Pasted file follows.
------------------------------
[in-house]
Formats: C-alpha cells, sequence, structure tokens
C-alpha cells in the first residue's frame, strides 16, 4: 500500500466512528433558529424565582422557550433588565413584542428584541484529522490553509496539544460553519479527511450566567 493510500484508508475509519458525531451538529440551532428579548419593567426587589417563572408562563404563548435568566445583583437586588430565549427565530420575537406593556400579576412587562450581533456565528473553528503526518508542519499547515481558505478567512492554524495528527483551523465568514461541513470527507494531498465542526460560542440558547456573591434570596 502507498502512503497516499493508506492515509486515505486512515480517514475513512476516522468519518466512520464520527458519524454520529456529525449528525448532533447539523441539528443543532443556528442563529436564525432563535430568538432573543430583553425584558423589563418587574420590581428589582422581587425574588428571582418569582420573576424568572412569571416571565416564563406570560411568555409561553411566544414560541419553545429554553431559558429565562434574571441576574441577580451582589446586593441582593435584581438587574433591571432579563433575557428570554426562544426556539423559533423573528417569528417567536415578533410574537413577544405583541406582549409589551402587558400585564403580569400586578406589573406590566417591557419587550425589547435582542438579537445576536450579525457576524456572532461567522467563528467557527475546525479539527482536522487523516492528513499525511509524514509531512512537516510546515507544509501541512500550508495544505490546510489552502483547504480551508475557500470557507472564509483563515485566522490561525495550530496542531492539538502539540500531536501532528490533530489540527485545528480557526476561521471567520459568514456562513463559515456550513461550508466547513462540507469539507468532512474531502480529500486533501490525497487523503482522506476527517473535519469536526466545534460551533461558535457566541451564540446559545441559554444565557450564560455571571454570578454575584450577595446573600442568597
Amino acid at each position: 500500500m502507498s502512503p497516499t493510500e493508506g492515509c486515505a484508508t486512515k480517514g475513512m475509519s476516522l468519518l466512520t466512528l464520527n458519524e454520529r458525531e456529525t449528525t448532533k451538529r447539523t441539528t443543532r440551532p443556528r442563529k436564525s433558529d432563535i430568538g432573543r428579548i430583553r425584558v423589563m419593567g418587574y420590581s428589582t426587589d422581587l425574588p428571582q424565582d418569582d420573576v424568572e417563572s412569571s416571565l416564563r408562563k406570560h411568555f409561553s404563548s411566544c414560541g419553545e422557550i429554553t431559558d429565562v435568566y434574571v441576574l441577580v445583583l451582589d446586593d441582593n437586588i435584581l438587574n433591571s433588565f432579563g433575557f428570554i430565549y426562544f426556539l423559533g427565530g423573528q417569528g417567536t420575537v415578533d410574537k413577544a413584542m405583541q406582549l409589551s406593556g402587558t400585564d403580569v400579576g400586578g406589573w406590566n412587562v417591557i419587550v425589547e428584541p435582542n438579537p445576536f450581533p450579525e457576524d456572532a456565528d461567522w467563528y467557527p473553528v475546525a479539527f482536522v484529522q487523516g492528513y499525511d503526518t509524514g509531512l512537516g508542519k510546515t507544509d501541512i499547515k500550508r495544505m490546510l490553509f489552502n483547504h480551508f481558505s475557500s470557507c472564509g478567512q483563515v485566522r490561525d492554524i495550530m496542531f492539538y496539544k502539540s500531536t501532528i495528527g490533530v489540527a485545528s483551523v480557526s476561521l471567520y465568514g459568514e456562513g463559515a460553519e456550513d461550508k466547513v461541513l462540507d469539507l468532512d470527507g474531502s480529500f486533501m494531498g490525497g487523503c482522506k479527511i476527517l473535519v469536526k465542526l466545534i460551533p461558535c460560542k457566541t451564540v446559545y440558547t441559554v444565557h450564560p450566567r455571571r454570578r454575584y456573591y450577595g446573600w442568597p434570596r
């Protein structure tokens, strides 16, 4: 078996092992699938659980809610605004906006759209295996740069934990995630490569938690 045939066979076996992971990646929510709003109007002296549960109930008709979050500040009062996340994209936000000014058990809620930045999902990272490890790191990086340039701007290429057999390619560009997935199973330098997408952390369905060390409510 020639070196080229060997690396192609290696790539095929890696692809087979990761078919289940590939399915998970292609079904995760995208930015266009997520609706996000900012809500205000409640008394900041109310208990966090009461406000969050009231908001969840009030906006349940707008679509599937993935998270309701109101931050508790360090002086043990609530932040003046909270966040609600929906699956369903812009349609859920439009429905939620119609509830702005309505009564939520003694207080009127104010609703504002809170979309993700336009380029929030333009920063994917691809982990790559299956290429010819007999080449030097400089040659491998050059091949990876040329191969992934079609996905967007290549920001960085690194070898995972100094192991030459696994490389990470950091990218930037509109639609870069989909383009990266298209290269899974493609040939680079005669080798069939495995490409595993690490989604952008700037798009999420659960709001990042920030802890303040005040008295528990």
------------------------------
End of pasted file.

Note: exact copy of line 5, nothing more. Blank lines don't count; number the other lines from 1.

């Protein structure tokens, strides 16, 4: 078996092992699938659980809610605004906006759209295996740069934990995630490569938690 045939066979076996992971990646929510709003109007002296549960109930008709979050500040009062996340994209936000000014058990809620930045999902990272490890790191990086340039701007290429057999390619560009997935199973330098997408952390369905060390409510 020639070196080229060997690396192609290696790539095929890696692809087979990761078919289940590939399915998970292609079904995760995208930015266009997520609706996000900012809500205000409640008394900041109310208990966090009461406000969050009231908001969840009030906006349940707008679509599937993935998270309701109101931050508790360090002086043990609530932040003046909270966040609600929906699956369903812009349609859920439009429905939620119609509830702005309505009564939520003694207080009127104010609703504002809170979309993700336009380029929030333009920063994917691809982990790559299956290429010819007999080449030097400089040659491998050059091949990876040329191969992934079609996905967007290549920001960085690194070898995972100094192991030459696994490389990470950091990218930037509109639609870069989909383009990266298209290269899974493609040939680079005669080798069939495995490409595993690490989604952008700037798009999420659960709001990042920030802890303040005040008295528990």